Many legal and linguistic problems arise when we translate across legal systems, not the least of which is that the same concept may have radically different implications between our source and target countries. One such concept is renvoi, a word that rarely ever explicitly creeps up in translation, but is all over contracts nonetheless, typically in contracts.
Renvoi is not, in itself, a problem word in translation—at least not when the source text explicitly uses the word renvoi. Black’s Law defines renvoi as “a doctrine under which court in resorting to foreign law adopts rules of foreign law as to conflict of laws, which rules may in turn refer court back to law of forum.”
The clearest example of renvoi I can think of is in Tina L. Stark’s Negotiating and Drafting Contract Boilerplate § 6.02:
“The following would be an example of renvoi: a party brings suit in a court in California, with respect to a contract with a New York choice of law provision. To determine what law should govern, the California court looks to New York law. The California court then decides that under the New York choice of law rules, the substantive law of New York is not the appropriate law—rather, Texas law is.”
Renvoi only becomes a translation problem when American contract drafters try to avoid renvoi by using the phrase “without regard to conflicts of laws principles” as shown below:
“This Agreement will be governed by and construed under the laws of the State of [insert State of choice] without regard to conflicts of laws principles that would require the application of any other law.”
Why do American lawyers insist on using this problem phrase?
Conflicts of laws provisions are intended to identify what law applies to a contract by express intention of the contracting parties and they apply to the substantive issues of the contract, provided that the contract is bona fide, legal, and not contrary to applicable public policy. American lawyers insist on using the phrase “without regard to conflicts of laws principles” in conflict of laws provisions for two reasons, as explained by Lauren Day:
“First, express exclusion of conflict of laws principles prohibits a future argument from either party that conflict of laws principles require a court to apply the laws of a jurisdiction other than the express jurisdiction of governing law. Second, the express exclusion of conflict of laws principles is useful in avoiding a renvoi – which is where a court will refer to the laws of a foreign jurisdiction in a matter involving a conflict of law. In some instances, a renvoi may result in the intention of the parties being lost. Exclusion of conflict of laws principles clarifies that the parties intend that the governing law expressly indicated in the contract is to apply.”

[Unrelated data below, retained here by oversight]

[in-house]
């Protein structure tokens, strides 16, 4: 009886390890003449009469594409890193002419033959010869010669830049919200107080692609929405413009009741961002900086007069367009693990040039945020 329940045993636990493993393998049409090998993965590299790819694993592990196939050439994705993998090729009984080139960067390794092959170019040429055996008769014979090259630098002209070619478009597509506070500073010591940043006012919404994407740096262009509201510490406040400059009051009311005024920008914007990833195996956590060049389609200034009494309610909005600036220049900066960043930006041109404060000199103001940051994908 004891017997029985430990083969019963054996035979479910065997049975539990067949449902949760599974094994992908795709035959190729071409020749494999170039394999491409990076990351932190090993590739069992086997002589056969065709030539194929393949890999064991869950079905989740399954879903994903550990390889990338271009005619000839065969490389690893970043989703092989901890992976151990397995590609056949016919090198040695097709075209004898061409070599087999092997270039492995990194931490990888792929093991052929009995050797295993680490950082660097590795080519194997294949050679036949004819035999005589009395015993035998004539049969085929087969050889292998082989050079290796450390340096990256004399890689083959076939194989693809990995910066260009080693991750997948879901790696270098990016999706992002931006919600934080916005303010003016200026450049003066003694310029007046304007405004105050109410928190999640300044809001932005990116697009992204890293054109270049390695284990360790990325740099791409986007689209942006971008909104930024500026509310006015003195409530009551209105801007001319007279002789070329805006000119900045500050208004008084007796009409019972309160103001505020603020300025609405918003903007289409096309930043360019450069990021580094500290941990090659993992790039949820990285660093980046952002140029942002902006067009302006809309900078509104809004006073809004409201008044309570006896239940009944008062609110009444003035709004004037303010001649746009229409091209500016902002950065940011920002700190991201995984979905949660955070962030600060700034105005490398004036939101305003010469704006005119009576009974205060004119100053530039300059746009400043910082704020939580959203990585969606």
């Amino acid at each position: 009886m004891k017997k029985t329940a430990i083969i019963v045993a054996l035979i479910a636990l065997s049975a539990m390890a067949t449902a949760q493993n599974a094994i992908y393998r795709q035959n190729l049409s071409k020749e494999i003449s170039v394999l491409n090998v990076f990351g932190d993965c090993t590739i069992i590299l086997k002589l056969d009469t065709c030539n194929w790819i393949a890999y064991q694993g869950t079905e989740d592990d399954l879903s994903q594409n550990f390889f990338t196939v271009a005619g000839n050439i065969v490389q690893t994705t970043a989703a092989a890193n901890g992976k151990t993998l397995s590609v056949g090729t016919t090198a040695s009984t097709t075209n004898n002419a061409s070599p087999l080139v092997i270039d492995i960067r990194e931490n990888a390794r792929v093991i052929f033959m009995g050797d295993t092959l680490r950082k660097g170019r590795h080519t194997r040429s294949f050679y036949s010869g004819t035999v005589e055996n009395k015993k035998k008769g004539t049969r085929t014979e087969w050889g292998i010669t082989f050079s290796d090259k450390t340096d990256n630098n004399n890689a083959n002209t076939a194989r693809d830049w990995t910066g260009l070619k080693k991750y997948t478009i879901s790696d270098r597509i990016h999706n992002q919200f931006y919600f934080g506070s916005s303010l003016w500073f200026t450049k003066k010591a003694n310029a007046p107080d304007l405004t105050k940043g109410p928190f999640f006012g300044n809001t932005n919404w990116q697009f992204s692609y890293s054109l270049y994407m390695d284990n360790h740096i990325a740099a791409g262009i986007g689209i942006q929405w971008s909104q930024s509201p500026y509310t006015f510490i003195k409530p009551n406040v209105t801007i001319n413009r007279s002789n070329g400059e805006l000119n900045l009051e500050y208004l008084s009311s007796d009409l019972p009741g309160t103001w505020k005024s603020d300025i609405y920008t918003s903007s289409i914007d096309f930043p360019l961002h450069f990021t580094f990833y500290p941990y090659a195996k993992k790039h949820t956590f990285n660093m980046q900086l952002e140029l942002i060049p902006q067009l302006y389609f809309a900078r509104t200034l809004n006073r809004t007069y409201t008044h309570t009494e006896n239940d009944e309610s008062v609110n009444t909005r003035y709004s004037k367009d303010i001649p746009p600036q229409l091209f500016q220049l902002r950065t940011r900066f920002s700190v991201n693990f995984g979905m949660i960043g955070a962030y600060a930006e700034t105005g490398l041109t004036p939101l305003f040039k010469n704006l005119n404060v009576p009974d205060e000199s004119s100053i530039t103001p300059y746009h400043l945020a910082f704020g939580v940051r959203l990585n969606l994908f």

Inside the United States, the phrase “without regard to conflicts of laws principles” in a conflict of laws provision is irrelevant. According to Tina Stark the reason is that:
“Although renvoi is indeed a theoretical problem, as a practical matter, most courts, as a matter of course, apply their own choice of law rules in determining whether to enforce the governing law provision. Accordingly, some practitioners now consider it unnecessary to specify that the chosen law does not incorporate that jurisdiction’s choice of law rules.”
In addition, as Adams points out: “It follows that if a jurisdiction doesn’t recognize the notion of renvoi […] the ‘without regard to its conflicts of laws provisions’ caveat is unnecessary.”
Of course, these authors can only say that because the U.S. has a dualist approach to international law, meaning that U.S. courts will look to U.S. law alone when solving a dispute.
But what about international contracts?
Many contracts drafted in the United States, where renvoi is merely a theoretical problem, end up in countries with a monist approach to international law where International Private Law applies to the matter of jurisdiction, choice of law, and foreign judgement. And in the receiving country, renvoi is not just a theoretical problem. Thus, parties very often find themselves tied up in court for years arguing jurisdiction and applicable law.
Translators will tend to interpret “without regard to conflicts of laws principles” literally, rendering phrases that are not likely to prevent renvoi in the target language at all. Instead, these phrases will often result in further confusion, especially in countries where renvoi is avoided by reference to the Codes or International Private Law. In such cases, when we know for sure that a contract will be crossing borders and there's a chance that it can end up in a foreign court, an explanatory phrase is usually more appropriate clarifying that the parties have chosen their applicable law, minus the International Private Law of that jurisdiction and its principles. But of course, such interpretation of the source text requires client knowledge and consent.